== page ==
This works in part because it buys time. When you’re arguing, your body prepares for a fight: your heart rate goes up, your blood pressure increases, you might start to sweat. In short, you drop into fight-or-flight mode. Marriage researcher John Gottman calls this “flooding”. Your mental focus narrows, so that you think about the danger in front of you rather than nuances and possibilities. Because of this, the ability to problem-solve plummets.

When there is no lion about to pounce, flooding gets in your way. Taking time to think allows your body to calm down. It also sends a message that you care enough to at least consider someone else’s point of view, which is calming for the other person in the argument.

2. “You may be right.”

This works because it shows willingness to compromise. This signal is enough to soften most people’s position, and allow them to take a step back as well.

Yet it’s hard to do. Sometimes my clients worry that giving an inch is very close to giving in. In my view, it’s usually the opposite: acknowledging someone else’s point of view usually leads to a softening. Look at some examples:

  • Comment: Blue jeans aren’t appropriate to wear to work.
  • Response: You may be right.
  • Comment: This project is going to be late.
  • Response: I’m working on it, but you may be right.
  • Comment: You didn’t handle that very well.
  • Response: You may be right.

Notice that with this Aikido-like sidestep, you are not agreeing that the other person is right. You’re only acknowledging that there might be something to their point of view, and implying that you’ll consider what they said.

3. “I understand.”

These are powerful words. They work because they offer empathy. They stop an argument by changing its direction – trying to understand someone else’s point of view isn’t an argument. They are sometimes hard to say because pausing to understand can sometimes feel like giving in. It’s important to remember that:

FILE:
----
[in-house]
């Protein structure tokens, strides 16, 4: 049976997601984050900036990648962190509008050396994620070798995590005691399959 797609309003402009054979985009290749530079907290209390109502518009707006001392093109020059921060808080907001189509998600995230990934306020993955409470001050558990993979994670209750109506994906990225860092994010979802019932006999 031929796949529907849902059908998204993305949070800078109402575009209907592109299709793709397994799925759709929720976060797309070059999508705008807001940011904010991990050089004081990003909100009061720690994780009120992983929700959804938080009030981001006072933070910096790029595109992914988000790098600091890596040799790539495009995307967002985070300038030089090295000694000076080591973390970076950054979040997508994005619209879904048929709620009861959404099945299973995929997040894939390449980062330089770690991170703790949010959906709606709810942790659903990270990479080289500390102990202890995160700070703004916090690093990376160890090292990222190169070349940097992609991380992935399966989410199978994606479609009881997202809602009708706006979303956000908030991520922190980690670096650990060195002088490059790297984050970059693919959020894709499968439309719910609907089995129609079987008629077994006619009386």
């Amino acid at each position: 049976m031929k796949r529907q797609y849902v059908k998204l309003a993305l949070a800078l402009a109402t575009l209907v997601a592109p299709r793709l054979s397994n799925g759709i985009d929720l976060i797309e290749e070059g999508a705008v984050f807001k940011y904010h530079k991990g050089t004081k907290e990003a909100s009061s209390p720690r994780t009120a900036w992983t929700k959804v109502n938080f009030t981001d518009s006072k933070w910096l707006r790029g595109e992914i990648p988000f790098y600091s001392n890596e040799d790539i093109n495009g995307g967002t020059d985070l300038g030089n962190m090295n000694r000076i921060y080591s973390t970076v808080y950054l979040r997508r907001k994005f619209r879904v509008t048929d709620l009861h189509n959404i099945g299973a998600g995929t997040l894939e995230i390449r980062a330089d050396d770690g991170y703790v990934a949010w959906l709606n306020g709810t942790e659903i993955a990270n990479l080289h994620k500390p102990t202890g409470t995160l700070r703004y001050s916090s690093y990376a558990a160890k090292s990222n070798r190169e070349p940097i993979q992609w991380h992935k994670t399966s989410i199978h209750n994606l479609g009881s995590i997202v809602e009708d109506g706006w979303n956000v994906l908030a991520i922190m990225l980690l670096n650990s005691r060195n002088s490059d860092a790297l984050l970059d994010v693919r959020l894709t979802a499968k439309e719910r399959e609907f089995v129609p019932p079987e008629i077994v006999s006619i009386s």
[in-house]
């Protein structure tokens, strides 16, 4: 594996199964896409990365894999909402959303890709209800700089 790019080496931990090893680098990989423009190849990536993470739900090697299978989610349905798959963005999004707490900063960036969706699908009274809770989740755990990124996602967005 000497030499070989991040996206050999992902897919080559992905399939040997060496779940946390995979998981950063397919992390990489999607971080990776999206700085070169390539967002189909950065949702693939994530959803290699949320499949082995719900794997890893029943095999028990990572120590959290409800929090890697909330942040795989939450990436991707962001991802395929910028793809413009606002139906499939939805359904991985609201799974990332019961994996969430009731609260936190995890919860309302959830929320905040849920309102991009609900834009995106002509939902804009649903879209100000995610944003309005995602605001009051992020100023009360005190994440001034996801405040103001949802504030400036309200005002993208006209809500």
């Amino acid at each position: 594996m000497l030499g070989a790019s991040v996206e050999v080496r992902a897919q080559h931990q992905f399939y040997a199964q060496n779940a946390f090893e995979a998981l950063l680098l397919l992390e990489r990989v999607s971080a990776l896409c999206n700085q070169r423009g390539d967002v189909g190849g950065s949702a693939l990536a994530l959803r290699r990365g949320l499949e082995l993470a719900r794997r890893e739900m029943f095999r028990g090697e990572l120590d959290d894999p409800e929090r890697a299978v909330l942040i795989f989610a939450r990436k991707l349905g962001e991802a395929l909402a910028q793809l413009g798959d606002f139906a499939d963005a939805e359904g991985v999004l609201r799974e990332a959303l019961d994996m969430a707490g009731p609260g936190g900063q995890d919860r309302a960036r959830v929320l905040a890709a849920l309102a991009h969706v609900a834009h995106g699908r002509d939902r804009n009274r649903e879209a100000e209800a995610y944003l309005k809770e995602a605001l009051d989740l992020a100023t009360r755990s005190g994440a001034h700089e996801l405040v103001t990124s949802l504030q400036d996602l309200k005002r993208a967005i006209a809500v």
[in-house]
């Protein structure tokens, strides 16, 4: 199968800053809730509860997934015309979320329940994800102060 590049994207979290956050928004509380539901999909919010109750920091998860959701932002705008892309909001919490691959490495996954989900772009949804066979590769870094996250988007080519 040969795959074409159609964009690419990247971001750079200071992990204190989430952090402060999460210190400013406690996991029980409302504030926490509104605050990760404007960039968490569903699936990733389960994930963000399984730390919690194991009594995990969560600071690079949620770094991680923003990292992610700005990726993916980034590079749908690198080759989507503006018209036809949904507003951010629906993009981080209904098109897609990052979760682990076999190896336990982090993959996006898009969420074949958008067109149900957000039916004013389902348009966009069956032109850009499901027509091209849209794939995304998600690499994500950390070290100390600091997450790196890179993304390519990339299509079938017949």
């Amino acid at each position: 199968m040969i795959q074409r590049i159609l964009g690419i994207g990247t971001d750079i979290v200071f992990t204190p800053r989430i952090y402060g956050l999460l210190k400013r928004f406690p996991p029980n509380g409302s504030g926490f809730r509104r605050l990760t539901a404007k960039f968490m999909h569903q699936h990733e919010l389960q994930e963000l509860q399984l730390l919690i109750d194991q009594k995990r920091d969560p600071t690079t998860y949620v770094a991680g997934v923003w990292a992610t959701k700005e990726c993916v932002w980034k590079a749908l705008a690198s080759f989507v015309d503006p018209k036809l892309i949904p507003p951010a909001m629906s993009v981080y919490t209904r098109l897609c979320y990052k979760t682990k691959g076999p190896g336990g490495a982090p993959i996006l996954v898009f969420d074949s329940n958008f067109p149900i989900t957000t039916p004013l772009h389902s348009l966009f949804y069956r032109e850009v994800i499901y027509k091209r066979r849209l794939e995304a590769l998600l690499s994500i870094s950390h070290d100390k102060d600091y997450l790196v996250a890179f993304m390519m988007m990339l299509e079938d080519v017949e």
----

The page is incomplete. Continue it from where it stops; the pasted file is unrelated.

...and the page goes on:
• Understanding doesn’t mean you agree.
  • Understanding doesn’t mean you have to solve the problem.

With the pressure to assert yourself or fix it out of the way, you can just listen.

4. “I’m sorry.”

These words are perhaps the most powerful in the English language. One administrator I know says that half his job is apologizing to people.

Many people are reluctant to apologize, fearing that an apology is an admission of guilt and an acceptance of complete responsibility. This view unfortunately often makes the problem worse.

Apologies sometimes just express sympathy and caring: “I’m sorry you didn’t get that job.”

More often, though, apologies mean owning some part of the responsibility: “I’m sorry my comment came across that way. It’s not what I meant.”

Occasionally an apology is an admission of complete responsibility, and in those cases a heartfelt expression of regret becomes all the more important: “You’re right, I didn’t get it done on time. I’ll do everything I can to make sure it doesn’t happen again.” Apologies change the game from “It’s Not My Fault” to “I Understand.” Apologies are powerful; they have prevented lawsuits, improved business communication, and healed personal rifts.

5. “Can we take a break and revisit this later?”

If the argument feels like it is escalating or going on too long without any type of resolution, this is an effective way to stop the conversation—at least in the short term. Express that you think it would be a good idea to take a step back, process, and cool down before returning to the conversation with a fresh perspective.

Home Run

Of course, sidestepping an argument is only the first step in sorting through an emotionally charged issue. Sometimes you have to dig beneath the surface so that you can talk about the beliefs and feelings underneath. Then there’s work to be done in negotiating a compromise or coming to an agreement. However, arguments keep you spinning in circles, and usually make the problem worse. Ready to conquer your overthinking habits? Take our empowering overthinking test today!

Sometimes the only way not to lose is to stop playing the game. Like Frankie, you can change the rules. Instead of, “One of Us Has to Win,” you can play, “Let’s Take Some Time with This.” With a simple statement, you can buy time, show willingness to compromise, offer empathy, or own part of the problem. These strategies are the basis of good communication. When the object of the game is to stop arguing, both players can win.


  1. Kemeny, M.E. (2003). The Psychobiology of Stress. Current Directions in Psychological Science, 12(4). 
  2. Dickerson, S. S., & Kemeny, M. E. (2004). Acute stressors and cortisol responses: a theoretical integration and synthesis of laboratory research. Psychological bulletin, 130(3), 355–391.
  3. Salzman, C. D., & Fusi, S. (2010). Emotion, cognition, and mental state representation in amygdala and prefrontal cortex. Annual review of neuroscience, 33, 173–202.